Where the Rubber Meets the Road — Tire Recycling for Rubberized Asphalt

Large yellow mining dump truck driving on a dirt road at a quarry with a clear blue sky in background.

Teck is working to reduce waste and pollution, keep products in use and help to improve the natural environment where we operate.

An innovative pilot project at our Trail Operations and Neptune Terminals in British Columbia involves recycling a challenging form of industrial waste generated from mining to enhance the longevity of paved surfaces, with the potential to divert and remove thousands of tonnes of waste haul truck tires from waste storage sites. The global asphalt road-building industry is using recycled rubber in certain asphalt mixes to enhance road quality and demonstrate sustainability in action. For Teck, this project is paving the way to increase recycling of industrial waste and develop a sustainable second life for waste haul truck tires.

Once haul truck tires have reached the end of their use, they are sent to a third-party that separates the rubber. This rubber is then added to a mix and shipped to paving companies to introduce the material into asphalt while paving. The rubberized asphalt has been installed at Trail Operations and Neptune Terminals. At Trail Operations, a single lane of the two-lane roadway has been paved with rubberized asphalt, with the opposite lane paved with regular asphalt mix. This allows the site to compare the two lanes for performance wear and cracking over the next several years, with both subjected to equal amounts of traffic. At Neptune Terminals, core samples taken a year after the installation of a rubberized asphalt mix in an active operating zone confirm that the paved areas that include the rubberized mix are performing better than regular asphalt.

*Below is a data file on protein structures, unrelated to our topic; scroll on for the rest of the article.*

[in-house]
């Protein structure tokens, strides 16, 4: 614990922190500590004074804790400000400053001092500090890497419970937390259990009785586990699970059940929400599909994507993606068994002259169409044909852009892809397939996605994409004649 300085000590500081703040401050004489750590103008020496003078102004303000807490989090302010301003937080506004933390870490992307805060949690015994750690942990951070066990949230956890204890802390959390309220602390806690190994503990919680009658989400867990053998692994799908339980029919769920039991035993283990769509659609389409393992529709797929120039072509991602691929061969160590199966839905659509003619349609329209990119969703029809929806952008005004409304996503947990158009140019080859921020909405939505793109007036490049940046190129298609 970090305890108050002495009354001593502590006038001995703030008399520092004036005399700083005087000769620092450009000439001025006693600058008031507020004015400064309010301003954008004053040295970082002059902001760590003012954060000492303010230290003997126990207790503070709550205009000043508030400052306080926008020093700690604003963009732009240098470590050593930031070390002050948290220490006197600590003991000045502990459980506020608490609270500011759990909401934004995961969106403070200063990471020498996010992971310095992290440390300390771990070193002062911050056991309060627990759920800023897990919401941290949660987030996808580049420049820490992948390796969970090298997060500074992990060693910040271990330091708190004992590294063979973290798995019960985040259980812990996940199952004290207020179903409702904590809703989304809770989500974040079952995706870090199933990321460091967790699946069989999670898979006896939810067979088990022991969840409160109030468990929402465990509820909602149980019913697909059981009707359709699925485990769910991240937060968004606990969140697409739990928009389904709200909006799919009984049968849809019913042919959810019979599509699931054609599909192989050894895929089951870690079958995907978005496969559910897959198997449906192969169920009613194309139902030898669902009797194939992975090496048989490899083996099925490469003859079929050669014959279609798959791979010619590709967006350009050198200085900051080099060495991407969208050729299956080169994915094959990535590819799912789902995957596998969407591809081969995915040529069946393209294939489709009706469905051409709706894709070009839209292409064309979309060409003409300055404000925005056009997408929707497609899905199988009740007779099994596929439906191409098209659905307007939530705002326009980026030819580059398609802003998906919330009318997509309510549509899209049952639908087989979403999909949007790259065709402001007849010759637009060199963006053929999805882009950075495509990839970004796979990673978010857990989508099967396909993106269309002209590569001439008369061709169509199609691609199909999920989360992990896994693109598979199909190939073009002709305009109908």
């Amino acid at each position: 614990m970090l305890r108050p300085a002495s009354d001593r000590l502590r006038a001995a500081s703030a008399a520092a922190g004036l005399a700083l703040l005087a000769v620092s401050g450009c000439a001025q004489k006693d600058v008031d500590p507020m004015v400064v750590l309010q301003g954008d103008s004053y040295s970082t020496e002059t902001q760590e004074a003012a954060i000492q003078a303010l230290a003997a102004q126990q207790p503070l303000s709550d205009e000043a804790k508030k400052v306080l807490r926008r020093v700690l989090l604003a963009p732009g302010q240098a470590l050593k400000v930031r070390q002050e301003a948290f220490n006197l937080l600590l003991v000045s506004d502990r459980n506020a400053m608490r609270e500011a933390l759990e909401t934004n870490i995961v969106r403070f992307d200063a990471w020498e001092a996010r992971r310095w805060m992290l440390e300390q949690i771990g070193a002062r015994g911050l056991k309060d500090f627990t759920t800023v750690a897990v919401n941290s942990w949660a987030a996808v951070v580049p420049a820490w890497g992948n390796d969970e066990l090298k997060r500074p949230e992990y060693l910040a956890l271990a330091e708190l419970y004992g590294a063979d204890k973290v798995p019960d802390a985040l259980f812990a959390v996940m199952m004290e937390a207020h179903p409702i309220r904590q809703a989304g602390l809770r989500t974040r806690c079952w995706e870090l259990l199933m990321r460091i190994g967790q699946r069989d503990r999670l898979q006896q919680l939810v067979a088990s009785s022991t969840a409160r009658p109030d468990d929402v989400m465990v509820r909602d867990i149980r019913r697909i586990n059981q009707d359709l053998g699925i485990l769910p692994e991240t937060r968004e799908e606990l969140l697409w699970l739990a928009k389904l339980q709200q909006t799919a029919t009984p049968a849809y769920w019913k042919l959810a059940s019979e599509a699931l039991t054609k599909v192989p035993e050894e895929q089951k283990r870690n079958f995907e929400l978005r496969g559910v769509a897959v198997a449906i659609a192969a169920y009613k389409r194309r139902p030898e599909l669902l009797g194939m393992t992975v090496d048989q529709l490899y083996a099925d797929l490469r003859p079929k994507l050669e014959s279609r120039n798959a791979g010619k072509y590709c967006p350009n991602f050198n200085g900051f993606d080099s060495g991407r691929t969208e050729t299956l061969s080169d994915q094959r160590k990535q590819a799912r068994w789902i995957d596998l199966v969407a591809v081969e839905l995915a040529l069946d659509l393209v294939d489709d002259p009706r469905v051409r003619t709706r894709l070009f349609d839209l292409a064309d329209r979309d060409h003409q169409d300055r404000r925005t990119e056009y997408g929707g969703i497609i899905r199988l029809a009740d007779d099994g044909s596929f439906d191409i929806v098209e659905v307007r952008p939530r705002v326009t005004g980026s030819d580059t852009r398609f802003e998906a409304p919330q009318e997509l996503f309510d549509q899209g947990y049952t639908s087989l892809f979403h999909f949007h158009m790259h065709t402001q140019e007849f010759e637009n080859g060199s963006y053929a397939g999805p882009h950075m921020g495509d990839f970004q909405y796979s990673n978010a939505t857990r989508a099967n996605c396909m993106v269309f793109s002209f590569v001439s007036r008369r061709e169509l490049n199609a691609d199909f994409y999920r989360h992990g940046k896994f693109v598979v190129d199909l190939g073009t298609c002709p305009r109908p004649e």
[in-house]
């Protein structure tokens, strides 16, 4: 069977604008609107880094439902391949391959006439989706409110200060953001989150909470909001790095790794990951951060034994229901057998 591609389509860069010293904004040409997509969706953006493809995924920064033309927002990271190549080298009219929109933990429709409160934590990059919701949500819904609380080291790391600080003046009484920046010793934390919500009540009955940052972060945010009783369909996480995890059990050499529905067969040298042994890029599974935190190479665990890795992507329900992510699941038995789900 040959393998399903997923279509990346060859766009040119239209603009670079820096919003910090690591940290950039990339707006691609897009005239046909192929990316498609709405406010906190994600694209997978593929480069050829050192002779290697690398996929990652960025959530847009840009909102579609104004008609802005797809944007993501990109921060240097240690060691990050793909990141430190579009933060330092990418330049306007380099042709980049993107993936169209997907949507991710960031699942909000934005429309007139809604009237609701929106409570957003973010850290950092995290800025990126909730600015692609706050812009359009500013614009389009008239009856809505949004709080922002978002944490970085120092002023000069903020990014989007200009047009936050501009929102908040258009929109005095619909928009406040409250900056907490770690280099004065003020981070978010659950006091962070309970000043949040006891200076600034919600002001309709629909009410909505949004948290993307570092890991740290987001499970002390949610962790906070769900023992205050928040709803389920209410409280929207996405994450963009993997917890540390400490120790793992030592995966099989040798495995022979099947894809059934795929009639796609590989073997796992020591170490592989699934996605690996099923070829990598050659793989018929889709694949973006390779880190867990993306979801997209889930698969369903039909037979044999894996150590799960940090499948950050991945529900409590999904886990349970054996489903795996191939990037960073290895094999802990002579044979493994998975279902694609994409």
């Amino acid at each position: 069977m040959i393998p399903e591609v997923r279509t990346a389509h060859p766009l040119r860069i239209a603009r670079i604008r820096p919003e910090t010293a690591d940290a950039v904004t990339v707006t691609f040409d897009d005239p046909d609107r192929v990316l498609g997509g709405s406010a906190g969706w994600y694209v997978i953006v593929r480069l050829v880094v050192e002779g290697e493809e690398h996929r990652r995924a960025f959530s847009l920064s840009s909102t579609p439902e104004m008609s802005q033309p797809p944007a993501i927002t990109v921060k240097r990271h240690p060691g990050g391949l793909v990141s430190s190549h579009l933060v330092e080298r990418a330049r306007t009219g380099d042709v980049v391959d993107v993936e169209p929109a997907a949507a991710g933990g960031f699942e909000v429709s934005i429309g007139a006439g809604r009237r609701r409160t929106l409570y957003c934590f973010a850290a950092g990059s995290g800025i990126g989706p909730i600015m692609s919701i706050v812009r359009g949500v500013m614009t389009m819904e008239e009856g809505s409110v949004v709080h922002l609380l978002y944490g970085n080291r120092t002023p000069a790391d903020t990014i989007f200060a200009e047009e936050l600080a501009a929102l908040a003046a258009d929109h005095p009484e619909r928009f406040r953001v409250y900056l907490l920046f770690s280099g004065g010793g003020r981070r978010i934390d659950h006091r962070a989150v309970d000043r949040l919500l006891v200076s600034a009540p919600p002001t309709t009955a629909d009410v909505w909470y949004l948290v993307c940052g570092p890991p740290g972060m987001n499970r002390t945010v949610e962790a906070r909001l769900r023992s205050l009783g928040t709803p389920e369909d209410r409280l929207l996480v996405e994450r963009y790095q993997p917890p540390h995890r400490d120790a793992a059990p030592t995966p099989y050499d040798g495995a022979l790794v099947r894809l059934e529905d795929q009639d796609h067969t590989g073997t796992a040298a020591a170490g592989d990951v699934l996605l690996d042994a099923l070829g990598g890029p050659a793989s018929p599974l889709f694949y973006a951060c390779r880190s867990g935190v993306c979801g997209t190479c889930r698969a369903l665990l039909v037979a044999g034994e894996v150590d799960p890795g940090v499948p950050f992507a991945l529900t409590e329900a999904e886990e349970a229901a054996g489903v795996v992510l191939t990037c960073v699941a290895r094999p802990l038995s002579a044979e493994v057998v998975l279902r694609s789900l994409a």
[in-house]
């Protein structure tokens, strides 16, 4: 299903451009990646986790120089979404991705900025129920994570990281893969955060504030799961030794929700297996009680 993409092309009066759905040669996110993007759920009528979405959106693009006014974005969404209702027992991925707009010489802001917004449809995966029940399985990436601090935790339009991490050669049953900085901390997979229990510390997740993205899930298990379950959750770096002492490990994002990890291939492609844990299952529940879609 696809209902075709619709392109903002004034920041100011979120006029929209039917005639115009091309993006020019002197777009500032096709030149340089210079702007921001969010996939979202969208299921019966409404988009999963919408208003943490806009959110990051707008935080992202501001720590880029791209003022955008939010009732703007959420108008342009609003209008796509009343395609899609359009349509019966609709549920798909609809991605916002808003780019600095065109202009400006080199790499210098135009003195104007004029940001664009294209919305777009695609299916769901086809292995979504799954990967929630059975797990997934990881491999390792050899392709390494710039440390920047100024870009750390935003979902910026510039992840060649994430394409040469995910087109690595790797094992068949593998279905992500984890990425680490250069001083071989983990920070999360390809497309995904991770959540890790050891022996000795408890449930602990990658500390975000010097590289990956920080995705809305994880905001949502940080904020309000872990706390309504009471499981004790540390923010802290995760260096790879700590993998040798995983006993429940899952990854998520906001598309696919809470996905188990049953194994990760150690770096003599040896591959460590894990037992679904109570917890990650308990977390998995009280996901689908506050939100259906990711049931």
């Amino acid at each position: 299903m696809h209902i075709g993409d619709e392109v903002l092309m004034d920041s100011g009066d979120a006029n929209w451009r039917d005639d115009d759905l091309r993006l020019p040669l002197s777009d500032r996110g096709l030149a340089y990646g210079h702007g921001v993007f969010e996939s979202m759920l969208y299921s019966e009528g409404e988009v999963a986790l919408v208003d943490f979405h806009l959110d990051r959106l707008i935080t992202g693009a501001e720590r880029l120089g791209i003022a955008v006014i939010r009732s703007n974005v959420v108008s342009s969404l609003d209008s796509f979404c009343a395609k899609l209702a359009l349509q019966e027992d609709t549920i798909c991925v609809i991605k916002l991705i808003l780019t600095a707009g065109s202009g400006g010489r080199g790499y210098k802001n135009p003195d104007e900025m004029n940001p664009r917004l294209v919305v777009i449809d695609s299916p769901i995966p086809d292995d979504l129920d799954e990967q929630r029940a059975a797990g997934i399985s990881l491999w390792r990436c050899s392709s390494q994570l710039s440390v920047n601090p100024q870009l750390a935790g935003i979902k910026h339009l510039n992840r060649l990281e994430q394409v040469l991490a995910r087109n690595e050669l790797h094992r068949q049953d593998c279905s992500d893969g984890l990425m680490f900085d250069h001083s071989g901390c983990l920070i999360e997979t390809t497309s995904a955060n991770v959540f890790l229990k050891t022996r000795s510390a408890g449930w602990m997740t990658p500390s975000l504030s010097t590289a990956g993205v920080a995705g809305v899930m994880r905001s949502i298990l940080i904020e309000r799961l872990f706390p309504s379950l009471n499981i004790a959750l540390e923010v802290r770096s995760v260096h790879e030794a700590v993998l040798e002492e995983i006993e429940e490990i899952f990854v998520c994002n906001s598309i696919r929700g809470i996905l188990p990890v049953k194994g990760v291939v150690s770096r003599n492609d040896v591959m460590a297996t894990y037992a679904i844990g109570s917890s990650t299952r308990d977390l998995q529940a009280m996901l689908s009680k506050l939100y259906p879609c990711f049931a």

Adding to the circularity goals of this pilot, rubberized asphalt has been proven to last up to five years longer than regular asphalt, which means less maintenance and extended pavement life. The rubber is also effective in reducing pavement fatigue, and when it’s replaced, can be recycled and blended back into a new batch of asphalt. Rubberized asphalt has also been proven to perform better in areas using studded tires, de-icing and snow plowing. It can function as a sunscreen by preventing reflective cracking, it produces less road noise and is more aesthetically pleasing in urban centres.

The potential impact of diverting mining haul truck tires from waste storage sites to roadways is significant. Approximately 10,000 tonnes of waste rubber is generated annually from mining haul truck tires at our sites and repurposing those volumes could reduce Teck’s waste disposal and improve road quality and longevity.

Read more about our approach to Circularity and Responsible Production on our website.  



First published on March 01, 2024